For the Love of the Minor League Game

Jon Popham reminds us of the joy and optimism each new season offers for players and fans alike.

Well, here we are again, friends, just a few days away. We'll soon be smelling the freshly cut grass, hearing the crack of ash to leather, tasting the unhealthy but undeniably great taste of ball park dogs, seeing the team take the field, and feeling the warm sun kissing our faces again. Yes, it will soon be Opening Day!

On a recent weekend, I made my early trek over to Modern Woodmen Park, home of the Quad Cities River Bandits. It was the first (relatively) warm Saturday we've had since November, so it was already a good day. As I walked up the steps to enter the stadium, my pace picked up the same way my heartbeat quickened. The closer I got, the better I felt. I was coming home! As I reached the top of the steps, walked onto the concourse and saw the field again for the first time in seven months, my heart skipped a beat. She is truly a beautiful lady.

It was audition day for the National Anthem singers and other pre-game talent for the season. There were people nervously pacing around the concourse, waiting for their turn at the mike. I stepped into the sunshine, closed my eyes, and basked in the feeling of being at home. The field looks good for being so early in the spring. After a $300,000 upgrade during the off-season, it should be in perfect shape! The dirt tracks are still mud and the tell-tale signs of a flock of geese remain on the outfield, but it's already looking like the best field in the Midwest League.

In April, 25 guys will show up to start the season. Some of them will be faces we saw last summer, some will be brand new. All will be eager to show their best game every night for 140 games. Every one of them will be wanting to get out of here, to be promoted, but many will learn to call this place home for a while.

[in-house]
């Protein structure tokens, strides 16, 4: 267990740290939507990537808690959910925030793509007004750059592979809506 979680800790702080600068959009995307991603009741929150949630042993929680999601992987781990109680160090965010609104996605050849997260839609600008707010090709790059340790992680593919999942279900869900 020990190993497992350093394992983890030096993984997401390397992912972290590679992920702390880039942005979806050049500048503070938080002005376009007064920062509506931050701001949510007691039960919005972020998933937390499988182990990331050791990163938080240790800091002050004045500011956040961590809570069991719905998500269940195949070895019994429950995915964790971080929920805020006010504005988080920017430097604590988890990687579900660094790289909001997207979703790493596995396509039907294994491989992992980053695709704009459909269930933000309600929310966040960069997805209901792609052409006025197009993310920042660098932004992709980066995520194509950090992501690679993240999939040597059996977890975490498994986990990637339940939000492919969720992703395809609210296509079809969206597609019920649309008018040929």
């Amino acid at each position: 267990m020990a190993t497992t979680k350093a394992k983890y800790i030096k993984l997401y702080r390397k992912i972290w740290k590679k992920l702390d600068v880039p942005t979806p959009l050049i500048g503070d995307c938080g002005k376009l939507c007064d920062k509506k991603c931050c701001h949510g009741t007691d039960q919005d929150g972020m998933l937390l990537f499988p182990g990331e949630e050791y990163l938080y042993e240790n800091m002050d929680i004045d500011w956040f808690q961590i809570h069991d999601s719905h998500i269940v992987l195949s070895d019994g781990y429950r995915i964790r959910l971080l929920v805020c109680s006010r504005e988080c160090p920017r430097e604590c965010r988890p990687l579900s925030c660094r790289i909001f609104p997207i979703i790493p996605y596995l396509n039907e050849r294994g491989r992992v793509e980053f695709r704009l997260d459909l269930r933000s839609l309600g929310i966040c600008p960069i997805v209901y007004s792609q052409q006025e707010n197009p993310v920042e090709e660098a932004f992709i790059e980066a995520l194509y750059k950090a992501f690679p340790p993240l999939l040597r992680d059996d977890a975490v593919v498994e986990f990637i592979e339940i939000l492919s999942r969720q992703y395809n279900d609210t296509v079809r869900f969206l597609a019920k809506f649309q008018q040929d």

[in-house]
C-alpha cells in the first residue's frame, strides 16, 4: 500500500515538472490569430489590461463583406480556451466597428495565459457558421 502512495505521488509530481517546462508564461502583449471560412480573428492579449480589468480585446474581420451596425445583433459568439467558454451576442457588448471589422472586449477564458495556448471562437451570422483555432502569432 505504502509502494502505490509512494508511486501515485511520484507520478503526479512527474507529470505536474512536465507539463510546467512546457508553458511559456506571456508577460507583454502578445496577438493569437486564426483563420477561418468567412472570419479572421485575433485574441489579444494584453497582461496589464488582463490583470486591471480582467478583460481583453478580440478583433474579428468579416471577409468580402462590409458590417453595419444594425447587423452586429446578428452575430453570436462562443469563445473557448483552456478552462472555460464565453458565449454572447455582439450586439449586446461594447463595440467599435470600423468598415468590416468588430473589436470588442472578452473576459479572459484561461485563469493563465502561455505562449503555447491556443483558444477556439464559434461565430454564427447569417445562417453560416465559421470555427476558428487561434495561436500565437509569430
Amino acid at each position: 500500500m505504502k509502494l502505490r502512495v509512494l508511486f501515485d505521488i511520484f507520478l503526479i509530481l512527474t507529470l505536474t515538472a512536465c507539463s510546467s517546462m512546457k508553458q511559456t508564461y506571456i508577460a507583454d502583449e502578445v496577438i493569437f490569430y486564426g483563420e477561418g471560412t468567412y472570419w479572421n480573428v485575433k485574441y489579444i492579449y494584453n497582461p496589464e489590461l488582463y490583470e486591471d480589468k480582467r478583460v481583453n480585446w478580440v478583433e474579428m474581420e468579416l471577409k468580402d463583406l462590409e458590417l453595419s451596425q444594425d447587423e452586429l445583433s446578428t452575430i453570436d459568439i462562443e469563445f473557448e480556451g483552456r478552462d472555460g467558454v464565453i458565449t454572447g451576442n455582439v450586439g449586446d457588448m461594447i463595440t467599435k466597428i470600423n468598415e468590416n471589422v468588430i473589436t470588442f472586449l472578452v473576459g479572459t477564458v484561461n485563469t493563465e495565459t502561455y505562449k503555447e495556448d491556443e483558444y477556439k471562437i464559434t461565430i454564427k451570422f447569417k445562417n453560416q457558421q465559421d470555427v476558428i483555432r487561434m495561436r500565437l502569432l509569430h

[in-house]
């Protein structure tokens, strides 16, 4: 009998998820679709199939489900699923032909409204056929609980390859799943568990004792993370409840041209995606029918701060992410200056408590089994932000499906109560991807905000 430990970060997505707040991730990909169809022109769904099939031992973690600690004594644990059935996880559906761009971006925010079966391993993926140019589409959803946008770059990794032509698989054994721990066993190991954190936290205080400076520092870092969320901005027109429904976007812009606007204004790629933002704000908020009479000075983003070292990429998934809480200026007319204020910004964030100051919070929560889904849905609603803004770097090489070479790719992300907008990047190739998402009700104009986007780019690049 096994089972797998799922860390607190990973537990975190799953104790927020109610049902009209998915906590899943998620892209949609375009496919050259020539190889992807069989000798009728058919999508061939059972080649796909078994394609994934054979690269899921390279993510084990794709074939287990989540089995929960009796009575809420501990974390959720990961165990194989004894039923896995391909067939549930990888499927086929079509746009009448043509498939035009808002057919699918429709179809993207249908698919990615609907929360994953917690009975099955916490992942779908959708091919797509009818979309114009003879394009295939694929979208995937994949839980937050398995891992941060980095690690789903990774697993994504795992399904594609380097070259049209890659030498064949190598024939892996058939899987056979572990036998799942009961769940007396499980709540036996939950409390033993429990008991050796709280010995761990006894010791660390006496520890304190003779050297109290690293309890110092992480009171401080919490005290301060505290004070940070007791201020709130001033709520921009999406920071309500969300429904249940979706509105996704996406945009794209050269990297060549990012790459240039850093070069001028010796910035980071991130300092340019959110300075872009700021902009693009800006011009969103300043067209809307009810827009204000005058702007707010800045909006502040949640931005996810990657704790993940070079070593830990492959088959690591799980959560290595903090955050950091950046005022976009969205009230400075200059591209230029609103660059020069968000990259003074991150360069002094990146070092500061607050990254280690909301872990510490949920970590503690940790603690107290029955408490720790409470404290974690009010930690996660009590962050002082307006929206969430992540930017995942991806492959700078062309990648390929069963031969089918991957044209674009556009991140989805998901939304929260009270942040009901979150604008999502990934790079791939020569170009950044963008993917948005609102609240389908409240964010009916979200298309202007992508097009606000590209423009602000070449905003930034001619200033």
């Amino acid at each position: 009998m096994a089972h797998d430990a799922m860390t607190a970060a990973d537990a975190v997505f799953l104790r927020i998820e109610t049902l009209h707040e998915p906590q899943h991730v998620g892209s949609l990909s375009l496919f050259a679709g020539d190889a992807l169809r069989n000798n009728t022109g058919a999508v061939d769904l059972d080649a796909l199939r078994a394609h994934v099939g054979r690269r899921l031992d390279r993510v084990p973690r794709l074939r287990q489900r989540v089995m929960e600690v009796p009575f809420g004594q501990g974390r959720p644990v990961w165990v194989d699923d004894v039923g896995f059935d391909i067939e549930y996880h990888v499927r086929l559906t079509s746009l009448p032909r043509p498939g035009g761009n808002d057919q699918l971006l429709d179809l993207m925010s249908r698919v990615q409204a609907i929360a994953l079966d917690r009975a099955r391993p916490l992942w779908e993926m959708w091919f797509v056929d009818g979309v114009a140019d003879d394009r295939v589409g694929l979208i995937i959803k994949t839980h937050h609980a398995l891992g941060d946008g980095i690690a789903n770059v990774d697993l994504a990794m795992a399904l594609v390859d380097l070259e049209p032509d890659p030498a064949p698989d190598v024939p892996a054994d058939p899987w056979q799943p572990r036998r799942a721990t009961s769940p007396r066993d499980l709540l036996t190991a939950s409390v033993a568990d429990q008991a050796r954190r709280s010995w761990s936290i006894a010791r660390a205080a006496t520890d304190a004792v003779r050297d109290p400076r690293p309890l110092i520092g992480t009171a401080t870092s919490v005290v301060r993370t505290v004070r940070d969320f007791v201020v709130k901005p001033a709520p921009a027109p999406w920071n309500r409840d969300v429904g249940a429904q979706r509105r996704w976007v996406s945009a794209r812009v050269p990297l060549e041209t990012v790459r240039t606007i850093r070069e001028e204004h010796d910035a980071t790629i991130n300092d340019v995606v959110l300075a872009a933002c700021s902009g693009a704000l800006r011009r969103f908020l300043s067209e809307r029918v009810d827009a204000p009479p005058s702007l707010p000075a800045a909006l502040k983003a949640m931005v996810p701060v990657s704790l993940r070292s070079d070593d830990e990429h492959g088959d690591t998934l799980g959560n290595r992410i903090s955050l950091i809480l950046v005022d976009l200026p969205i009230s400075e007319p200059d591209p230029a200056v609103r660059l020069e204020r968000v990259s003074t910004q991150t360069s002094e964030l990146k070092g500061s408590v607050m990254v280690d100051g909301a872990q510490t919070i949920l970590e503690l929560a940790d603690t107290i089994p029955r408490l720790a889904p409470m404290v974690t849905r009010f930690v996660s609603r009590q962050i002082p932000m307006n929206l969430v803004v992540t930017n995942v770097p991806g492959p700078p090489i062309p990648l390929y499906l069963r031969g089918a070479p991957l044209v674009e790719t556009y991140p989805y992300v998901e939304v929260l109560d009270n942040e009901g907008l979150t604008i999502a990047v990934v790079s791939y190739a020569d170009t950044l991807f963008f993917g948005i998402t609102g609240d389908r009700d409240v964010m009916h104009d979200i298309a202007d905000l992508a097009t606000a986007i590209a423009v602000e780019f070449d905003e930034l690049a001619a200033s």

The first few games of the season will look like a high school team getting together to practice for the first time. Errors will abound, as will strikes and fouls. Some guys will wash out early; some will shine beyond their expectations. As a minor league fan for many years, I've come to know that the one thing that remains constant is change in minor league ball. As always, I will cheer (and miss) the guys who get promoted and I will feel bad for (and miss) the ones who get released. One thing I know, the team that arrives in April will not be the team that finishes in September.

We'll probably see guys like Robert Stock and perhaps Shelby Miller again. We probably won't see Chuckie Fick or Casey Mulligan. Who else will get to put on the red and black uniform and take the field on the banks of the Mississippi? What will our new coaching staff have to offer us as fans and writers? Will this be the year that we finally make the post-season and get past the first round of the playoffs?

Minor league baseball is a game unto itself. Yes, they play the same nine innings, the same outs, strikes and balls, but the players are different. They are younger, they are hungrier, and they have never tasted big league clubhouse food. They earn less for the entire season than their big league counterparts earn in a three-game series. These guys don't play for their paychecks; they play for that elusive shot at the show. They carpool or ride a bicycle to work every day. They pile five guys into a two-bedroom apartment. They ride on a bus all over the Midwest as a team. On the field, they don't hold back—they go 120% every day, day in and day out. To these guys, it's still a game they love to play. Someday it will become a job, but not today.

Minor league ball players often leave home before they are done with high school. Their cell phone is their lifeline to home, to parents, siblings and young girlfriends who only want them to come home. Sometimes I have to remind myself that these are boys, just wetting their feet in the world of adults. Sometimes I want to offer them the option of calling me dad if it makes them feel a little more at home. Sometimes I wish that I could just put them in the car and drive them home for one night's sleep under their mom's roof. Sometimes I see them taking great strides on their own journeys toward independent adulthood. Sometimes they make me so proud that I want to pop.

Soon these boys who I call my sons will move on from here. Some will remember this stop on their life's journey. Some will try to forget. They say that your life counts when someone remembers you. So these minor league guys ALL have lived lives that count. As I write this, I'm already starting to dread the end of the season.

For now, though, it's opening day. This really should be a national holiday! Clear the field; announce the lineup; chalk the baselines; batter up! Strap yourselves in! It's going to be a wild ride! This is baseball! Today, I love the day. I love this game!

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